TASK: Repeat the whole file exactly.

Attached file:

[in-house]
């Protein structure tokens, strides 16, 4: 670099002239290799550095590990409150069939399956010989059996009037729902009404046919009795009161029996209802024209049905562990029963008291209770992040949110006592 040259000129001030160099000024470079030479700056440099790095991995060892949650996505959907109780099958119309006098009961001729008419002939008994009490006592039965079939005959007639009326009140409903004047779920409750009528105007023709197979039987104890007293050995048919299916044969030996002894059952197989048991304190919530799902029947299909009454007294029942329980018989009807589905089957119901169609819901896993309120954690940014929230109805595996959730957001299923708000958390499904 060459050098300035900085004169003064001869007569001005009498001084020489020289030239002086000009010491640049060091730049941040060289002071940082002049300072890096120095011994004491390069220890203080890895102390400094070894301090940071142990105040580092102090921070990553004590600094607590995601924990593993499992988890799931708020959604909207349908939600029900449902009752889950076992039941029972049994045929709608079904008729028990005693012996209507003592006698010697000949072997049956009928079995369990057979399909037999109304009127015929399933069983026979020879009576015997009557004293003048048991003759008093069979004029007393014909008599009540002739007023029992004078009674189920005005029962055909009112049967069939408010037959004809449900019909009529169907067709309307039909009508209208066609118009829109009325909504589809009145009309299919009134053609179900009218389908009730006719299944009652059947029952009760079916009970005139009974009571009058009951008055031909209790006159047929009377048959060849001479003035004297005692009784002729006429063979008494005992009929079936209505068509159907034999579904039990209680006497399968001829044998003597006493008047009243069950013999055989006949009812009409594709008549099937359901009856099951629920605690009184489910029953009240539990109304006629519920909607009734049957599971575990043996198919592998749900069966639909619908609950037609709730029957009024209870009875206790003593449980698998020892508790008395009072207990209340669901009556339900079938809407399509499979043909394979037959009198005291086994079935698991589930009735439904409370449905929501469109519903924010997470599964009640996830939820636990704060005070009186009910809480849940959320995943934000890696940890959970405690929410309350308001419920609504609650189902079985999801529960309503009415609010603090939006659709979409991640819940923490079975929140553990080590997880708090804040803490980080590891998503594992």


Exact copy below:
[in-house]
């Protein structure tokens, strides 16, 4: 670099002239290799550095590990409150069939399956010989059996009037729902009404046919009795009161029996209802024209049905562990029963008291209770992040949110006592 040259000129001030160099000024470079030479700056440099790095991995060892949650996505959907109780099958119309006098009961001729008419002939008994009490006592039965079939005959007639009326009140409903004047779920409750009528105007023709197979039987104890007293050995048919299916044969030996002894059952197989048991304190919530799902029947299909009454007294029942329980018989009807589905089957119901169609819901896993309120954690940014929230109805595996959730957001299923708000958390499904 060459050098300035900085004169003064001869007569001005009498001084020489020289030239002086000009010491640049060091730049941040060289002071940082002049300072890096120095011994004491390069220890203080890895102390400094070894301090940071142990105040580092102090921070990553004590600094607590995601924990593993499992988890799931708020959604909207349908939600029900449902009752889950076992039941029972049994045929709608079904008729028990005693012996209507003592006698010697000949072997049956009928079995369990057979399909037999109304009127015929399933069983026979020879009576015997009557004293003048048991003759008093069979004029007393014909008599009540002739007023029992004078009674189920005005029962055909009112049967069939408010037959004809449900019909009529169907067709309307039909009508209208066609118009829109009325909504589809009145009309299919009134053609179900009218389908009730006719299944009652059947029952009760079916009970005139009974009571009058009951008055031909209790006159047929009377048959060849001479003035004297005692009784002729006429063979008494005992009929079936209505068509159907034999579904039990209680006497399968001829044998003597006493008047009243069950013999055989006949009812009409594709008549099937359901009856099951629920605690009184489910029953009240539990109304006629519920909607009734049957599971575990043996198919592998749900069966639909619908609950037609709730029957009024209870009875206790003593449980698998020892508790008395009072207990209340669901009556339900079938809407399509499979043909394979037959009198005291086994079935698991589930009735439904409370449905929501469109519903924010997470599964009640996830939820636990704060005070009186009910809480849940959320995943934000890696940890959970405690929410309350308001419920609504609650189902079985999801529960309503009415609010603090939006659709979409991640819940923490079975929140553990080590997880708090804040803490980080590891998503594992």